This weekend should have seen the Teign Maritime Shanty Festival in full swing and in brilliant sunshine! So to take away some of those blues, here is a riddle and some great news:
What is the difference between a Sieve and a Riddle? Well, according to Steve Overthrow, the only Traditional Sieve & Riddle Maker in England, the difference is that a Sieve has a pre-made mesh trapped between two pieces of wood, and a Riddle is completely woven by hand, wire by wire.
Steve first heard of Sieve and Riddle making via the Heritage Crafts Association’s red list of endangered crafts in June 2017. He had mainly been working for a vintage car restorer for the 9 years leading up to that, specialising on cars from the 1920’s and 30’s. That job was about to move up country and he was looking for something heritage linked to continue to be involved with, which also allowed him to stay at home here in the West Country.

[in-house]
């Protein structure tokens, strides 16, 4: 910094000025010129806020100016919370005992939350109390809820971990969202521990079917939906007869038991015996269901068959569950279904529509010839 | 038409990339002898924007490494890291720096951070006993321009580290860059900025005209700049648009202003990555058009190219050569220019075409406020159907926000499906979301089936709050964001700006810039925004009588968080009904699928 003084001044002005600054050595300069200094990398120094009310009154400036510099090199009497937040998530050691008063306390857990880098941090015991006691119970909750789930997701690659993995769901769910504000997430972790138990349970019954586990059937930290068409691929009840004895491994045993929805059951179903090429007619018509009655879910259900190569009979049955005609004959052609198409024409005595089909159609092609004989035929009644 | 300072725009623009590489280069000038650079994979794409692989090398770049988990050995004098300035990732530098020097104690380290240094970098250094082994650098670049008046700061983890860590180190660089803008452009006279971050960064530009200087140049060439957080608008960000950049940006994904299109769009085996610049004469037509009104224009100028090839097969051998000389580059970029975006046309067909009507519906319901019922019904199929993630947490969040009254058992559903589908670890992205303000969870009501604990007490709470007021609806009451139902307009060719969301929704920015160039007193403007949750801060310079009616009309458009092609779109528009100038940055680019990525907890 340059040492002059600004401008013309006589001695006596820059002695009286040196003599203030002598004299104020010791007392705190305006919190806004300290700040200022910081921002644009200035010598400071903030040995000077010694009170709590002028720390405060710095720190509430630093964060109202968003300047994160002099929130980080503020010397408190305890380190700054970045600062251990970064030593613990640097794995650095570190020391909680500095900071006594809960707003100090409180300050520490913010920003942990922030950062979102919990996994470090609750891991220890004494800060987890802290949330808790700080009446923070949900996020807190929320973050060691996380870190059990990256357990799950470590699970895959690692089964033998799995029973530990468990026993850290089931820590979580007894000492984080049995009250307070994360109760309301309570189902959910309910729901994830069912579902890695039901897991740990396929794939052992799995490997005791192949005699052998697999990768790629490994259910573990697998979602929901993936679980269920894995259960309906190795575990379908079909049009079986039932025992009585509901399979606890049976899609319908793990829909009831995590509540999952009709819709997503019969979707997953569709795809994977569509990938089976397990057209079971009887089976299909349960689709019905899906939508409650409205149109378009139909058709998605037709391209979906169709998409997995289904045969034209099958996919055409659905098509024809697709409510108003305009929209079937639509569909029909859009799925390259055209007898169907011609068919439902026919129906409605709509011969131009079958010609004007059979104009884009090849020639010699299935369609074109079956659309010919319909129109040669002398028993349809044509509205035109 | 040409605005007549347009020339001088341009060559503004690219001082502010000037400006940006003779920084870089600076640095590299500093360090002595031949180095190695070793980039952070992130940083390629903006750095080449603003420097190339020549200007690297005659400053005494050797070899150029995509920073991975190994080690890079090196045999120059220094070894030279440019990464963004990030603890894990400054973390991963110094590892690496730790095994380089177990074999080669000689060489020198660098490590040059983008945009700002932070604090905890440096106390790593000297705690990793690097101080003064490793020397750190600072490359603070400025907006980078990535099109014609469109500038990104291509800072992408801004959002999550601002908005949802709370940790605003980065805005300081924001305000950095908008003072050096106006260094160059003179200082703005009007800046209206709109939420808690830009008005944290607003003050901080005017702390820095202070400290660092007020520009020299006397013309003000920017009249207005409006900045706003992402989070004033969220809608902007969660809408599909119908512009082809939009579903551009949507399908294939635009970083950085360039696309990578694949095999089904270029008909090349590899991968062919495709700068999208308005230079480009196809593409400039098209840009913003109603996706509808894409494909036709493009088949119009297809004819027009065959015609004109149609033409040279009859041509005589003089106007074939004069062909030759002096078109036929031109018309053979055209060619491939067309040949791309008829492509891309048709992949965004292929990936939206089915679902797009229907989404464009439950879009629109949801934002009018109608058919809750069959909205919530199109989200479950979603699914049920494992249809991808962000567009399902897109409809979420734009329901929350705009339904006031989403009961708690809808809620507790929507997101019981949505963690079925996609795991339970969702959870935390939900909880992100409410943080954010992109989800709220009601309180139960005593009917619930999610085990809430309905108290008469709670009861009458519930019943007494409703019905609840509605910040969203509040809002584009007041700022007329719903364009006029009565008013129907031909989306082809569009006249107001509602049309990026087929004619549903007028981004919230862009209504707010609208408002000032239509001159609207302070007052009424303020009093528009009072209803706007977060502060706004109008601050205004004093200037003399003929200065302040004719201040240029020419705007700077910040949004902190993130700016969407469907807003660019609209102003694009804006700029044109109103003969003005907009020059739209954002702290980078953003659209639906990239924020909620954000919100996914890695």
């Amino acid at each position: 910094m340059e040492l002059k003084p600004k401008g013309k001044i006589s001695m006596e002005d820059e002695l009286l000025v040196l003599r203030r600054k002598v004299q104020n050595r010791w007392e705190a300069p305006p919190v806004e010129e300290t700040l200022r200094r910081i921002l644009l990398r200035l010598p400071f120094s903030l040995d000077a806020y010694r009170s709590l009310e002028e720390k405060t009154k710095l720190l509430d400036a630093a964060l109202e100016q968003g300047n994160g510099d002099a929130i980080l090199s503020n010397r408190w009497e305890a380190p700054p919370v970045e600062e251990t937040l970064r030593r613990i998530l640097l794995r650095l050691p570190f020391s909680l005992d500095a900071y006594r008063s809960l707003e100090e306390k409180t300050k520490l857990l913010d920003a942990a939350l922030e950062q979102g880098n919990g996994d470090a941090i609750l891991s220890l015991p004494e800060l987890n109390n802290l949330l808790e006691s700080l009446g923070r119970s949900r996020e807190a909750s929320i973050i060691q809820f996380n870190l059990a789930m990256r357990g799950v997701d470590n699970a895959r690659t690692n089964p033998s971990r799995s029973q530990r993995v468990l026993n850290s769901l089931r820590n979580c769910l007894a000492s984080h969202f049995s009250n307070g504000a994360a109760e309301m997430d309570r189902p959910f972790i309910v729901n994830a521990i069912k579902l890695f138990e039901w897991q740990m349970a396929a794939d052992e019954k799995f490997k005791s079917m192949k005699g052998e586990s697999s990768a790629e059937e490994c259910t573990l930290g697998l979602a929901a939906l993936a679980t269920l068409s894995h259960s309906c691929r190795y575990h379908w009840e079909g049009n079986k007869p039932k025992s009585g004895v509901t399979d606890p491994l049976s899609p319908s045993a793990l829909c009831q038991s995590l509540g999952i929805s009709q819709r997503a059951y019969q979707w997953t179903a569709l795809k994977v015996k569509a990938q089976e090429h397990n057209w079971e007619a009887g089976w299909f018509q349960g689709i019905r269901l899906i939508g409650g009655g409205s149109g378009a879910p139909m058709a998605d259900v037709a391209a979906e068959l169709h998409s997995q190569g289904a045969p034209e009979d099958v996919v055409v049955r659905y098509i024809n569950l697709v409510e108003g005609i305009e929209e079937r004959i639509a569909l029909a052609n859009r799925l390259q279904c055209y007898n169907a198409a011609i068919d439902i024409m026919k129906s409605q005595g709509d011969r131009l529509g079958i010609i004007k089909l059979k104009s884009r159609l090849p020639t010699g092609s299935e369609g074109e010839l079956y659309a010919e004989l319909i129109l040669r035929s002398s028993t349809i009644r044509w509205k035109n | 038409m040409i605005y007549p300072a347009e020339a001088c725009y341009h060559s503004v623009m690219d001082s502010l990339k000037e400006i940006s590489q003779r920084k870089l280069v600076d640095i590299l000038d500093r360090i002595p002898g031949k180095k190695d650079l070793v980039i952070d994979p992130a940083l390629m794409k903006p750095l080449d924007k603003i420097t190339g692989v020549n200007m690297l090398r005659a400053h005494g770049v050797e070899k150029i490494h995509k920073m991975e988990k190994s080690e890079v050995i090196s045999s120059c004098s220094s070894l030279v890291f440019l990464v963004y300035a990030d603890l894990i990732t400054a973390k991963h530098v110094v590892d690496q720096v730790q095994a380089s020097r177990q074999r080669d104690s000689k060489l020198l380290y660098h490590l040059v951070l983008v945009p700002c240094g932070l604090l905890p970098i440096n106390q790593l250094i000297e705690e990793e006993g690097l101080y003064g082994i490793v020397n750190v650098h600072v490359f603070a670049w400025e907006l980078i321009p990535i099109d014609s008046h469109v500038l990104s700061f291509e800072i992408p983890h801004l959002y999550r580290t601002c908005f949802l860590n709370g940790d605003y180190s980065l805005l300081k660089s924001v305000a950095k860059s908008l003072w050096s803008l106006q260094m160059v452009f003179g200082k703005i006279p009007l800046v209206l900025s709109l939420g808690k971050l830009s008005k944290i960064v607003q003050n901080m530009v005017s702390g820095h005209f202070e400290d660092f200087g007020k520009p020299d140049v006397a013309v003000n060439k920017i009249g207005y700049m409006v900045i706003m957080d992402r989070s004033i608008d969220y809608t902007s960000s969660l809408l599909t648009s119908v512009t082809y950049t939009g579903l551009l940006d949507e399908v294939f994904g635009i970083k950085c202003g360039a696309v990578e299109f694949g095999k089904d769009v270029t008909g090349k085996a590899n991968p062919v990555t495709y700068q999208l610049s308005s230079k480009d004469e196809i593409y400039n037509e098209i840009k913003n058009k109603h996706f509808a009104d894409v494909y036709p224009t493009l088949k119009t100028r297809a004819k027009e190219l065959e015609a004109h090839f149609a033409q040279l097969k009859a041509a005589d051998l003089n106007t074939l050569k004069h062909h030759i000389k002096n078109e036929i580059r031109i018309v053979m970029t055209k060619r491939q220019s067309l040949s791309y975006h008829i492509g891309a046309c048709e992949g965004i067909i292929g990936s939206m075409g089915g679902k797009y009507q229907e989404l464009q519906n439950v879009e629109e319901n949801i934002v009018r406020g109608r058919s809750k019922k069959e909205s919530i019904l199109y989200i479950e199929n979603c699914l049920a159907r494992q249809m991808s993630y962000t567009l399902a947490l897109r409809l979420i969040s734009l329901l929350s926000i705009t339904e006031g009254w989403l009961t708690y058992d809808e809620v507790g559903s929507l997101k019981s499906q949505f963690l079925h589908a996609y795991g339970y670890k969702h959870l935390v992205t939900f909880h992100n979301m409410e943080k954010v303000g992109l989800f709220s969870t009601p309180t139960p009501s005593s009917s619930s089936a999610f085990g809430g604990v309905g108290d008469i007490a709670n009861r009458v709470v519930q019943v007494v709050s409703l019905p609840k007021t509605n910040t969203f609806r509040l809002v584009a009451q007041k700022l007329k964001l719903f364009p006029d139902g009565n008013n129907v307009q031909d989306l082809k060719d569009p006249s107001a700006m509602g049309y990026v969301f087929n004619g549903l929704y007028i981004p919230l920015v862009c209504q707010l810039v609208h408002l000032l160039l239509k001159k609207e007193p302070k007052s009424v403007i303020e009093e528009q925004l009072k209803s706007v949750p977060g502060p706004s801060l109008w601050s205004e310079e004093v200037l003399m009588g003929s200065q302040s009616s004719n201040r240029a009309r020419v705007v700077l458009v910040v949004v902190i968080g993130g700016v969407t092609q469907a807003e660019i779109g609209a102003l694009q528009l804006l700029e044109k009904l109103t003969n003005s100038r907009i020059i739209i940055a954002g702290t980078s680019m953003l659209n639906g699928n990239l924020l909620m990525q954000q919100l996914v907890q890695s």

While reading the endangered list, he saw that Sieve and Riddle making was extinct and had been since 2013. So he did some research, found very little and after few months of thinking about it, cracked on and made the tooling to be able to make the Sieves and Riddles.
A few months afterwards he completed his first sieve, and then a few months later he completed his first riddles, which were fishing riddles used on ‘The 1900 Island’ for the BBC – as can be seen in the photograph of one of the families on the 1900 island, one of his riddles is pictured. They had a 20×20 mesh and were used on the show for cockle and mussel picking, but are also used in shrimp harvesting.
He produces all the way down from a 22″ /20mm grid fishing riddle to a 200-500 holes per linear inch one for ceramics, in a 6″ hoop. As well as fishing riddles, the range of applications also covers gardening, baking and foundry tools. He is the only producer in England, and only one of two in the UK, though he is the only full time maker.
This craft allows him to combine his love of tough British made tools with an interest in steam bending. He intends that everything he produces will last a lifetime, and uses only natural or recyclable materials.
His tools are now working at inshore fisheries all around the country, and already in gardens all over the world.
The festival is delighted to be able to announce that Steve will be joining us at the 2021 festival to talk about his work, with examples for people to look at and purchase.